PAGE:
My squash plants are having issues. I've already uprooted large portions of the plants and fed them to the very-appreciative goats. Today, as I turned this plant over, I discovered the latest issue.
See how the vine looks as if it's been sliced open? It also has a lot of almost foamy looking frass (or caterpillar poop) around the site of the hole.
All I had to do to find a borer was continue the slice about another inch and a half up the vine. See him?
Nasty little booger!
My books suggest that the plant may have a chance of survival if I've extracted or killed all the borers and can mound dirt up over any major holes in the vine. I tried it, but I suspect this little plant is too far gone.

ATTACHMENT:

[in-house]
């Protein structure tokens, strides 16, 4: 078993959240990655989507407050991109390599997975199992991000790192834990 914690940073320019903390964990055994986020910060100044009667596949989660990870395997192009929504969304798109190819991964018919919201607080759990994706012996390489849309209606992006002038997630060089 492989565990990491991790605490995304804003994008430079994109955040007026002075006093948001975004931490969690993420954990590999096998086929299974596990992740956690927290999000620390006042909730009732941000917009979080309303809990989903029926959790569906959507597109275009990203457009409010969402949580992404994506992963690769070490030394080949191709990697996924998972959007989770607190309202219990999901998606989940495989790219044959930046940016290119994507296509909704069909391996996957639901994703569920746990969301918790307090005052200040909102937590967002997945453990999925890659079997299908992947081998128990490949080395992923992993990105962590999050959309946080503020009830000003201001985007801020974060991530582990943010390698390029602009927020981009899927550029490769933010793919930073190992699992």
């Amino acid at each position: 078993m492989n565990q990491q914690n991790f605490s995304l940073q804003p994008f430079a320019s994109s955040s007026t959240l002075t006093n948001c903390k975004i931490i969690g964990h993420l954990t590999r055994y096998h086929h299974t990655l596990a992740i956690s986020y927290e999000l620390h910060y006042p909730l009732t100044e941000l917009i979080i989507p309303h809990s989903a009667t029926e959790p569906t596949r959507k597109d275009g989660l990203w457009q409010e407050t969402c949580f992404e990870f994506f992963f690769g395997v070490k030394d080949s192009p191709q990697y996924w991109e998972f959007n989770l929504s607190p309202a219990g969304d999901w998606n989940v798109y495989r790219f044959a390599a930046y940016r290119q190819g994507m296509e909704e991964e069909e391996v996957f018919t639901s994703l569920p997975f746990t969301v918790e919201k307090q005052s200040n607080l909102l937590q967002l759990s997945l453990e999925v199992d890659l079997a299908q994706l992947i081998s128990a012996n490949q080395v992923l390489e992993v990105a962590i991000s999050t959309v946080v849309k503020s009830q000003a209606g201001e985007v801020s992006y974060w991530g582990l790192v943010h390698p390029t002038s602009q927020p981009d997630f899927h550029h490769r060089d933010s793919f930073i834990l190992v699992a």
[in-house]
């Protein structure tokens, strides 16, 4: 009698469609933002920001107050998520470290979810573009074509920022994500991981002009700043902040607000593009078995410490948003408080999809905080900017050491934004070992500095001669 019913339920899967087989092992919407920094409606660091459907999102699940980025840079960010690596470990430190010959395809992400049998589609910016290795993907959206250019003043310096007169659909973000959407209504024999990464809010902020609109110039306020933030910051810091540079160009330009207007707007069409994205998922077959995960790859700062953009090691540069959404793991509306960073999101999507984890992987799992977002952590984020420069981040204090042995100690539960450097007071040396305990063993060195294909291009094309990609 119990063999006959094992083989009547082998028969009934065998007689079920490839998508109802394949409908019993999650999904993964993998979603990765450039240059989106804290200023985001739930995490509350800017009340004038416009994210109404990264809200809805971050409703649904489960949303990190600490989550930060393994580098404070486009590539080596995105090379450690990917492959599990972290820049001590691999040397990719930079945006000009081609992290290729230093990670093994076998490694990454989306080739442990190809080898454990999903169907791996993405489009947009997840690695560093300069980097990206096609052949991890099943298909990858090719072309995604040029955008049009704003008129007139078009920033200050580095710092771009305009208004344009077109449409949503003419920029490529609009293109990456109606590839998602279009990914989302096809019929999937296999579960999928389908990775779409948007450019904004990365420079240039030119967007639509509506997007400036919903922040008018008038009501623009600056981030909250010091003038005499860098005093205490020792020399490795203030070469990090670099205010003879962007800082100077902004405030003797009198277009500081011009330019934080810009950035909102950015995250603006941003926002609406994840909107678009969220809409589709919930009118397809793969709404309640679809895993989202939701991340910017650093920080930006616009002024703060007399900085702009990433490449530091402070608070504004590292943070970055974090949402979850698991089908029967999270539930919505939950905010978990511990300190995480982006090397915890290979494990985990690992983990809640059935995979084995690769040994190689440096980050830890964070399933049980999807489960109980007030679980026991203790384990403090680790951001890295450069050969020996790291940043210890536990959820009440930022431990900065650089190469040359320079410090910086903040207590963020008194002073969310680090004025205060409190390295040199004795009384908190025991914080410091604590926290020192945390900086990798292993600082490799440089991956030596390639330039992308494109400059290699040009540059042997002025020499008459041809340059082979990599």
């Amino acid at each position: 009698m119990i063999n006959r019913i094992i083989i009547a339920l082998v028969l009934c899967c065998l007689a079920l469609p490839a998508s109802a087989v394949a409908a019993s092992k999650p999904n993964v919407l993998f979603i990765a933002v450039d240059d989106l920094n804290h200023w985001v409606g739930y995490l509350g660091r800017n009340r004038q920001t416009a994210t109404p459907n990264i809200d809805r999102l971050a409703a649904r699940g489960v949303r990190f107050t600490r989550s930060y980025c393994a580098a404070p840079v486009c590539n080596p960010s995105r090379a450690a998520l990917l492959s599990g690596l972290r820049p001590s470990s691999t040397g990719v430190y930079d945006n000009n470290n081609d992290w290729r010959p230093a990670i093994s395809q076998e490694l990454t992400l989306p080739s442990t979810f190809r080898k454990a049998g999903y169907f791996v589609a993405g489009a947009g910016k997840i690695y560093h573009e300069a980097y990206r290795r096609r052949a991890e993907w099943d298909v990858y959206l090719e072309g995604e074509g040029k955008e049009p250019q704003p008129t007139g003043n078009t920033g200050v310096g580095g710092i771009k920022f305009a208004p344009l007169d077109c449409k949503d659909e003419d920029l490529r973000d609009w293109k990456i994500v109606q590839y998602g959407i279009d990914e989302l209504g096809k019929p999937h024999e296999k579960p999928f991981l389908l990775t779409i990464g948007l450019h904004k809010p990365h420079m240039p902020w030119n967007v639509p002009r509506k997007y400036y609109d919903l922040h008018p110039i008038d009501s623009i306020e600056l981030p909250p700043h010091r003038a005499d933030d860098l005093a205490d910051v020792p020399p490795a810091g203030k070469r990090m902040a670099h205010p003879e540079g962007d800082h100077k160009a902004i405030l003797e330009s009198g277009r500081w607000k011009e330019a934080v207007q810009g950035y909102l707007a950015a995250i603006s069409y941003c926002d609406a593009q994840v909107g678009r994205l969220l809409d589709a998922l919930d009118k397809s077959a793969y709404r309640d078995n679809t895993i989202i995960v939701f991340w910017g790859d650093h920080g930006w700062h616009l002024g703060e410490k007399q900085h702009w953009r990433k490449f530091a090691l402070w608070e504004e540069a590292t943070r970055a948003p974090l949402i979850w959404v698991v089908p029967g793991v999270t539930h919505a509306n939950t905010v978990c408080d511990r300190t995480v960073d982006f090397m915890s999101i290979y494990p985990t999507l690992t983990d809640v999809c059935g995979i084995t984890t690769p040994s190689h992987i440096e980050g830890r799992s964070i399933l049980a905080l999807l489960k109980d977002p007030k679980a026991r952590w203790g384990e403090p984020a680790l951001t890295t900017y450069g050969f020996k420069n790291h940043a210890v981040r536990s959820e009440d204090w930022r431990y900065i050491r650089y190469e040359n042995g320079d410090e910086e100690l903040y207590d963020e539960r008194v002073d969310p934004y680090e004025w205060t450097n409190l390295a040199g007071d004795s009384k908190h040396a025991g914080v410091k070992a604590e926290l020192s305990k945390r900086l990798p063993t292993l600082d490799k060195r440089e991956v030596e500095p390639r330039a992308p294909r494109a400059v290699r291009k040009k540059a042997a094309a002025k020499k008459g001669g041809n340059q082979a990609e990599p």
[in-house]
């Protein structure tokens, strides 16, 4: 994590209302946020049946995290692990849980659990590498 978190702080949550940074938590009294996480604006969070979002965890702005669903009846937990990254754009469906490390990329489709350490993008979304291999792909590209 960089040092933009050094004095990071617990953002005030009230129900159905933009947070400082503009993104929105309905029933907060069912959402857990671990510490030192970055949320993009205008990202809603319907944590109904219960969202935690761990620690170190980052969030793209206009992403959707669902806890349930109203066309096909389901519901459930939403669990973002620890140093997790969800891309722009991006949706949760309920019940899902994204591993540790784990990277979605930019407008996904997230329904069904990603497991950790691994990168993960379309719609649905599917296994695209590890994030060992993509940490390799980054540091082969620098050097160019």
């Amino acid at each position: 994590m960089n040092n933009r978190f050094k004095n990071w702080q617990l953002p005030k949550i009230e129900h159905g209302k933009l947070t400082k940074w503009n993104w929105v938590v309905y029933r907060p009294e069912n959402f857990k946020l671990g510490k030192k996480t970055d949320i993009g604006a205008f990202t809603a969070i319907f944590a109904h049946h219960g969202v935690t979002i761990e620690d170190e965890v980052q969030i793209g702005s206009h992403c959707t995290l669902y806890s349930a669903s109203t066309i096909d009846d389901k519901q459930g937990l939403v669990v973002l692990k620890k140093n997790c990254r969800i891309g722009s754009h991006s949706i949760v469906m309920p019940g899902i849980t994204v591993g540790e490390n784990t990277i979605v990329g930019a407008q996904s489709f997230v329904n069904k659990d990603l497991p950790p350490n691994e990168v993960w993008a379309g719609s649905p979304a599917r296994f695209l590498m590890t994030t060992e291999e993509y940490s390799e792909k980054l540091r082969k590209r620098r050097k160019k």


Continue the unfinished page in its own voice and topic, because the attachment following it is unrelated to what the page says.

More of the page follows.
I also tried another method of vine-borer attack that I found less effective but which may work for you, so I'll pass it along. One book suggested taking a flashlight and straight pin to the garden at night and using the flashlight to backlight the hollow vines. Supposedly, you should be able to see the shadows of the borers inside the vines and can kill them by puncturing both vine and unsuspecting borer with the straight pin. The damage to the vine is so minimal that the plant should recover fully.
Either my flashlight was not strongly powered enough or my vines were not as translucent as some other varieties might be, but I couldn't make out much light through my vines and so didn't get the pleasure of taking out any borers in the night. Oh, well.
I've gone ahead and replanted squash in another section of the garden, so maybe our squash won't be entirely finished for the season yet.